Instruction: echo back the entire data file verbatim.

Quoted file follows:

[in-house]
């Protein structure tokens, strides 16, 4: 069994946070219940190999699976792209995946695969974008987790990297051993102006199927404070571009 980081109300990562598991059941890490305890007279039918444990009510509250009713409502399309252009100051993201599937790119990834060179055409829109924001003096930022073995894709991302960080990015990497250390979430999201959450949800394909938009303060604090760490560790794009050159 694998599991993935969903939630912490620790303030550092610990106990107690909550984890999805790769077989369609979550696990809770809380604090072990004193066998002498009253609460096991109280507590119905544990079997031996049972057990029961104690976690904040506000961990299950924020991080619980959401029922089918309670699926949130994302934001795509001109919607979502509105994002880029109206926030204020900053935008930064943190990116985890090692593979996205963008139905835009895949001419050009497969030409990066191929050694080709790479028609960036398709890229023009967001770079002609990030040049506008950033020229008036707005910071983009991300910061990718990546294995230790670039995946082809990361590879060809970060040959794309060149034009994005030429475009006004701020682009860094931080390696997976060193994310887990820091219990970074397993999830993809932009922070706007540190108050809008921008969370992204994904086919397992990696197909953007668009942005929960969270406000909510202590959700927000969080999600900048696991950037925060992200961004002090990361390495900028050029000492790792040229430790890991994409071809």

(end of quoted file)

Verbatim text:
[in-house]
């Protein structure tokens, strides 16, 4: 069994946070219940190999699976792209995946695969974008987790990297051993102006199927404070571009 980081109300990562598991059941890490305890007279039918444990009510509250009713409502399309252009100051993201599937790119990834060179055409829109924001003096930022073995894709991302960080990015990497250390979430999201959450949800394909938009303060604090760490560790794009050159 694998599991993935969903939630912490620790303030550092610990106990107690909550984890999805790769077989369609979550696990809770809380604090072990004193066998002498009253609460096991109280507590119905544990079997031996049972057990029961104690976690904040506000961990299950924020991080619980959401029922089918309670699926949130994302934001795509001109919607979502509105994002880029109206926030204020900053935008930064943190990116985890090692593979996205963008139905835009895949001419050009497969030409990066191929050694080709790479028609960036398709890229023009967001770079002609990030040049506008950033020229008036707005910071983009991300910061990718990546294995230790670039995946082809990361590879060809970060040959794309060149034009994005030429475009006004701020682009860094931080390696997976060193994310887990820091219990970074397993999830993809932009922070706007540190108050809008921008969370992204994904086919397992990696197909953007668009942005929960969270406000909510202590959700927000969080999600900048696991950037925060992200961004002090990361390495900028050029000492790792040229430790890991994409071809």